Scott / Thompson
Mark, Emmylou and the band did deliver a fine show, but it was rough going for everyone, especially the crew. The Charter One Pavilion is right on the Lake Michigan lakefront, and there was a damp, cold, blustery wind blowing for the entire show. The musicians, equipment, and lighting were wide open to the elements, visibly swinging the rigs at times and whipping the backdrop like a sail in a typhoon. Taking the stage without an opening act, the band seemed a little tentative with regard to the smallish crowd, the open air venue, and the inclement weather. But, by the time Emmylou sang "Michaelangelo" all doubts faded; through smoke that gusted violently in the wind, her voice rang clear as a bell through the twilight. About midway through "I Dug Up a Diamond" the stage lighting went out, and stayed out for several minutes. I sympathized with the lighting director - I design and operate lighting for my brother's local band "The Benders", so I know how frustrating a power failure can be - as the band played on, ending with a very powerful call and response guitar duel between Mark and Richard. A few songs later ("Done With Bonaparte") Mark had to stall with some deadpan chatter as Richard's bazouki wasn't coming through his amp. After a couple of unsuccessful cable change attempts from the (by this time) frustrated stage crew, Mark asked Stuart to start the song on fiddle with him, and Richard "can just come in later, when you're ready." Power for the lighting failed a couple more times during the show, including an entirely (save a couple front spotlights) dark "This Is Us."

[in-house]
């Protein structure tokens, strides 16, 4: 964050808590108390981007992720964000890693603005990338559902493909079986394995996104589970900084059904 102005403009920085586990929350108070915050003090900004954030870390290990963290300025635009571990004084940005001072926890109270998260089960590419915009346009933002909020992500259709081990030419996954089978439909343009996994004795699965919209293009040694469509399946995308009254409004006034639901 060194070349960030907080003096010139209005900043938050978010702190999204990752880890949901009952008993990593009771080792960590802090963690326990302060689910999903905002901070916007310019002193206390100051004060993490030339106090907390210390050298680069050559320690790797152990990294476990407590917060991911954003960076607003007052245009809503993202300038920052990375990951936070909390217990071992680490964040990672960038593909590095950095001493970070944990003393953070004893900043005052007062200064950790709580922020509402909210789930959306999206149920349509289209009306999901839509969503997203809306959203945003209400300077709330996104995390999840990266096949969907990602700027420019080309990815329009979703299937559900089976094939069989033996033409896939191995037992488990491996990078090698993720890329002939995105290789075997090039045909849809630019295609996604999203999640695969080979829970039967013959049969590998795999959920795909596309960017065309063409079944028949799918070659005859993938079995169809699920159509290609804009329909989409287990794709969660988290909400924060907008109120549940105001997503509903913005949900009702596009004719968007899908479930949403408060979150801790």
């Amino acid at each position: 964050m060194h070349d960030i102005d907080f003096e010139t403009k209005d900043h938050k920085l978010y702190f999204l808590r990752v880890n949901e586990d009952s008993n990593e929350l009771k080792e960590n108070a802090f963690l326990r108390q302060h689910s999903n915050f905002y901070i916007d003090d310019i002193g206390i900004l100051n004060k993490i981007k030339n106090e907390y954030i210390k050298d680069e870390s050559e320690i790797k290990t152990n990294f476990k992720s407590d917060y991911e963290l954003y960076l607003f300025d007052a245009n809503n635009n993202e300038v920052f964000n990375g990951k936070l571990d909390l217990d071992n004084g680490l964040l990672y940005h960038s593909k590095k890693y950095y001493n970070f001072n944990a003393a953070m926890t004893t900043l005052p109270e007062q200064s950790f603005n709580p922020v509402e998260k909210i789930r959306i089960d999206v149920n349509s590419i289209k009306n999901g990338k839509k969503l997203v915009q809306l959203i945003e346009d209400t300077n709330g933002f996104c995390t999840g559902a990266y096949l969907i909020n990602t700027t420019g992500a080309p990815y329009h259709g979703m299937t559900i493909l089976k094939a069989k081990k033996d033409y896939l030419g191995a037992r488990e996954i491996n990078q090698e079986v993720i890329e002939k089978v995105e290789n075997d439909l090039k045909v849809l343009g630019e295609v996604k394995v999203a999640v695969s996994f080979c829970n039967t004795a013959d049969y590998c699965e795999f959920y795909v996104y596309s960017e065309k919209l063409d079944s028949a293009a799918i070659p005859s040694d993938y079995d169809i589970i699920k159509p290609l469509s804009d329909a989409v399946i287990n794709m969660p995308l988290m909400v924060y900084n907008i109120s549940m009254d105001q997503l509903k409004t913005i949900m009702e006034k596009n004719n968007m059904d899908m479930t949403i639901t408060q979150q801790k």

It was a perfect setting for "Trawlerman's Song," but alas, that didn't happen, the same set list was played, with no surprises. I thought about how a unique set of circumstances such as this ought to inspire an artist to adjust a performance, to make it special for those that were there, to transcend the setting into mythology...but not this night. The last four songs of the show, with the audience on their feet, were "So Far Away", "Shangri-La", "If This Is Goodbye", and "Why Worry" - beautiful, elegiac music, but not exactly what we needed after two hours in the mist. A final, personal note, as a 28-year fan of Mark and his music: in my opinion, every Mark Knopfler show should include "Sultans of Swing."